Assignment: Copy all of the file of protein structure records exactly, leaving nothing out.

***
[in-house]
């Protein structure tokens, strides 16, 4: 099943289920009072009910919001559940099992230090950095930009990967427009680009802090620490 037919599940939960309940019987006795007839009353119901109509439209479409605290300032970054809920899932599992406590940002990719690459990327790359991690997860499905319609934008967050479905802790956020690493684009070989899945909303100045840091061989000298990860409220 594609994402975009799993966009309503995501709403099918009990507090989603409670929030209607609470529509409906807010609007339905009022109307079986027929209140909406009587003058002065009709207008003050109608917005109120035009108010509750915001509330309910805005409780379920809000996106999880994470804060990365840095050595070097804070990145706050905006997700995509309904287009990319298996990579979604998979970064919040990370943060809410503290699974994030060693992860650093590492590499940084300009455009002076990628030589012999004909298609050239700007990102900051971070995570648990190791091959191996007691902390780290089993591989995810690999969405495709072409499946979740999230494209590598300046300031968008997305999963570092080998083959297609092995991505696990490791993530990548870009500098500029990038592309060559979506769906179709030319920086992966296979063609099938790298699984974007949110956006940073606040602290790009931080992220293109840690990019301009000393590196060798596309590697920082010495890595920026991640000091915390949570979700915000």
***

[in-house]
């Protein structure tokens, strides 16, 4: 099943289920009072009910919001559940099992230090950095930009990967427009680009802090620490 037919599940939960309940019987006795007839009353119901109509439209479409605290300032970054809920899932599992406590940002990719690459990327790359991690997860499905319609934008967050479905802790956020690493684009070989899945909303100045840091061989000298990860409220 594609994402975009799993966009309503995501709403099918009990507090989603409670929030209607609470529509409906807010609007339905009022109307079986027929209140909406009587003058002065009709207008003050109608917005109120035009108010509750915001509330309910805005409780379920809000996106999880994470804060990365840095050595070097804070990145706050905006997700995509309904287009990319298996990579979604998979970064919040990370943060809410503290699974994030060693992860650093590492590499940084300009455009002076990628030589012999004909298609050239700007990102900051971070995570648990190791091959191996007691902390780290089993591989995810690999969405495709072409499946979740999230494209590598300046300031968008997305999963570092080998083959297609092995991505696990490791993530990548870009500098500029990038592309060559979506769906179709030319920086992966296979063609099938790298699984974007949110956006940073606040602290790009931080992220293109840690990019301009000393590196060798596309590697920082010495890595920026991640000091915390949570979700915000």